It is conventional wisdom that the new democratic activists of the “netroots” are strong on political tactics but don't have much to contribute to the war of ideas. Matt Bai, writing in The New York Times Magazine, charged disparagingly that “leaders of the netroots … will tell you that Big Ideas are overrated.”
This isn't entirely fair, but let's take the point: The better-known lefty blogs are indeed weighted toward the tactical. They argue that the liberal establishment of think tanks and advocacy groups is built on the assumption that the government wants to do good and is open to their expertise, and not organized for the task of winning back such a government from its enemies.
What would the legendary labor leader Walter Reuther have said if 40 years ago he was told that American business was going to spend millions to register workers and encourage them to vote? He would probably have been ecstatic: “They're spending their money to turn out my people?!”
And indeed, since World War II, business usually stayed far away from that kind of politics. Corporations and their political action committees provided the money that drove campaigns -- for both parties, but more exclusively to Republicans after 1994 -- and that was where their involvement ended.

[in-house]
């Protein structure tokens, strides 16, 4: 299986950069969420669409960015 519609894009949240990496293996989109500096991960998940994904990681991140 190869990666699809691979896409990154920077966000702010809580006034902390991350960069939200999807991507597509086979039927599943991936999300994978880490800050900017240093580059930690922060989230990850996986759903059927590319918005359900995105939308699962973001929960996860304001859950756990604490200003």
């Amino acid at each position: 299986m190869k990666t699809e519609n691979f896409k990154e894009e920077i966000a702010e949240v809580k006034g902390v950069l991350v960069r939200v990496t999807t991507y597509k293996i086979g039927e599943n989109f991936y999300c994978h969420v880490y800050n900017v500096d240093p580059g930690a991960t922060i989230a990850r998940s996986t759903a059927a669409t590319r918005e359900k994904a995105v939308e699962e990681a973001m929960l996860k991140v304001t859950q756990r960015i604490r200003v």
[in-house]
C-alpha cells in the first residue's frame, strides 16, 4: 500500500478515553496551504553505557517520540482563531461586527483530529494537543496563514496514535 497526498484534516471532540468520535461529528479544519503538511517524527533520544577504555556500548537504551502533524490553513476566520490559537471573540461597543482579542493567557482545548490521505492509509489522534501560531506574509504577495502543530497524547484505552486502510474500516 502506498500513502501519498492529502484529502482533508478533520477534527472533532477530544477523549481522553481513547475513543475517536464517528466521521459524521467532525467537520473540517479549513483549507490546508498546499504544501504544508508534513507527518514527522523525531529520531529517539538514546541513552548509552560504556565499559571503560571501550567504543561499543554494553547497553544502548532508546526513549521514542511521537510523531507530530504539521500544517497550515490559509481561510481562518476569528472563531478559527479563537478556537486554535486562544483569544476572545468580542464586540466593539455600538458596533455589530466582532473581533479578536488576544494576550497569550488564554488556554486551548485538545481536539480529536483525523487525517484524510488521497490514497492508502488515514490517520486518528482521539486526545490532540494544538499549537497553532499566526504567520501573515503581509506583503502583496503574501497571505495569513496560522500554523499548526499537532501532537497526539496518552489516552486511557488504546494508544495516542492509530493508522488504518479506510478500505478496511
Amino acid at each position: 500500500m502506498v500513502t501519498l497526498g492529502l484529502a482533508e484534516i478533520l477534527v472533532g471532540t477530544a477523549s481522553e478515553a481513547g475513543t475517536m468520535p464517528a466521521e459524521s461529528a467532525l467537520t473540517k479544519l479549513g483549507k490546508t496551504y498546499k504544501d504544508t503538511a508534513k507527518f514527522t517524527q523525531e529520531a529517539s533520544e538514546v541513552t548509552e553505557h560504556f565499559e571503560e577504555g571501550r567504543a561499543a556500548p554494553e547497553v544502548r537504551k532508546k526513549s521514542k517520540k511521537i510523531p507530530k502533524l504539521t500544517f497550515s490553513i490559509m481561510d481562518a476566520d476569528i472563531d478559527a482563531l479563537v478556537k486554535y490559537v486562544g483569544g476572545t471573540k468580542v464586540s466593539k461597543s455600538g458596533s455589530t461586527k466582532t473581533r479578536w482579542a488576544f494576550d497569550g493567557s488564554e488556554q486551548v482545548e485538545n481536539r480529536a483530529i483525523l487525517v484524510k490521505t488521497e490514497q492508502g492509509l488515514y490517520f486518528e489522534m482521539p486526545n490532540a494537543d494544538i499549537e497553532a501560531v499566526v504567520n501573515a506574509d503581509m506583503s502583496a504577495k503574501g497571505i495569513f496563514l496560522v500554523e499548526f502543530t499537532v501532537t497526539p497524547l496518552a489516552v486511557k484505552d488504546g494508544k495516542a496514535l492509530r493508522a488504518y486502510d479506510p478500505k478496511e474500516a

JACKSON, LAMONT, NEW POLITICS. Mike has a point about the implications of having Al Sharpton on stage with Lamont, and in particular directly behind his shoulder, which will be the visual. Someone up there needed to say, "OK, everyone who's not from Connecticut, to the edges, right now, and yes, that means you too, Reverend!" (The person who does that is called "the body guy," and it's a special skill.)
DEATH WITH DIGNITY. I've been arguing for a long time that the Lieberman independent bid would fizzle, that Lieberman stood a much better chance of winning the primary than the general, and I still believe that. If I'm wrong about that, then my comment below is inoperative.